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Rainwater harvesting

Is rainwater harvesting suitable for you?

Installing rainwater harvesting systems can provide a variety of economic benefits, as well as reduce the risk of flooding in some areas. Rainwater is ideal for many uses, including cooling systems and appliances, as there is a lower concentration of salts to build up. If water requires treatment to a high standard, cost and annual maintenance will be higher than a system requiring only low quality water. Generally, the systems with the fastest payback periods utilise large collection areas to supply a constant demand of general quality water. In certain commercial installations, the project payback can be as short as 2-3 years.

Will a rainwater harvesting system provide benefits to your business? Follow these steps to find out:

Step 1: Quantify the amount of water you currently use 
This can most easily be done by checking recent water bills - it will probably be useful to develop a spreadsheet for your business with your water consumption for different seasons of the year. This will also allow you to see the effects of rainwater harvesting on your water costs.

Step 2: Quantify the maximum water you can harvest in a year 
Use the following equation:

Annual rainwater yield (Y) in m3 = P x A x 0.8

Where P = annual precipitation (in metres); and, A = collection area (in square metres); 0.8 = typically, you should expect to collect approximately 80% of this water each year, due to small losses in filtering and small rainfalls that do not generate enough runoff.

The table below illustrates how much water you could save based upon your collection area. Annual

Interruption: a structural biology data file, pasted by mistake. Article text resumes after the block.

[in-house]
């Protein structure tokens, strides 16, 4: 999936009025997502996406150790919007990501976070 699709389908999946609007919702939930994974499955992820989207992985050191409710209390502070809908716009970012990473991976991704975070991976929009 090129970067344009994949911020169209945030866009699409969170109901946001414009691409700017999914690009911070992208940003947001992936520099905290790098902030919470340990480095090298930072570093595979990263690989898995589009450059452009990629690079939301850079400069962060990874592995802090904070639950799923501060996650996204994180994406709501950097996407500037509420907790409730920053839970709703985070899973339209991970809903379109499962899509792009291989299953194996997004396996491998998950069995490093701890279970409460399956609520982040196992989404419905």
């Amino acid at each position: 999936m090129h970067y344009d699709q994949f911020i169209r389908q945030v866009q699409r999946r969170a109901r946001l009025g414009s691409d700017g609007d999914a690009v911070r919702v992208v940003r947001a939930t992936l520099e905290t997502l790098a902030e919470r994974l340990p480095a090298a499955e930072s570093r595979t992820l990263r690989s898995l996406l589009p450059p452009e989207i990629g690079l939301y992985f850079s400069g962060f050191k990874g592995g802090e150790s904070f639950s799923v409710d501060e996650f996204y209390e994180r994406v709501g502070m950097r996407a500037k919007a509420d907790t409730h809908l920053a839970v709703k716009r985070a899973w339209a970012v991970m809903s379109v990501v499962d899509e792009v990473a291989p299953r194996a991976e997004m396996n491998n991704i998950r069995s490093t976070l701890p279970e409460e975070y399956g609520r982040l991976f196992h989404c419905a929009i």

rainfall data can be obtained from the Met Office website

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Step 3: Quantify the cost
Check your water bills to find out how much you pay for water and how much you could save by using rainwater instead.

What should also consider before installing rainwater harvesting systems?

Water quality
When considering rainwater harvesting system installation, water quality and its potential reuse must be considered. For example, a food processing plant may require large quantities of high quality water, whereas water for staff toilets and garden areas will require less pre-treatment.

Storage - tanks and pipework
Once volume and required water quality is known, you should determine where to locate the rainwater storage and consider modifications to your existing drainpipes.

TIP: If you are planning on connecting the rainwater system to existing plumbing, you need to prevent any collected water from accidentally pushing back into the mains system. Your plumber should be able to advise you on the best location to install sufficient backflow protection.

Also consider safety of others; use signs to indicate the quality of water if available through a tap. If appropriate, tap fittings that cannot be interchanged with standard town supply tap fittings could be used.

Running out of water need not be a concern - a mains connection will ensure that systems are topped up when they get very low. A large tank will give you more capacity to store the water from heavy downpours, increasing savings, but cost more to purchase. Also consider tank location carefully; available options include under or above ground.

Ideally, a balance should be found, where water from the wettest time of year is collected without tank
overflow. There are many companies that can help you with developing bespoke rainwater harvesting systems: details can be found on UK Rainwater Harvesting Association (UKRHA) website.

The UKRHA reports that annually, over 400 rainwater harvesting systems are installed in the UK. With increasing water prices, the feasibility of rainwater harvesting is becoming more favourable. The UK has fairly regular rainfall spread during the year, meaning unused space in storage tanks is reduced, making UK rainwater harvesting projects even more ideal. Further guidance can be found on UKRHA website.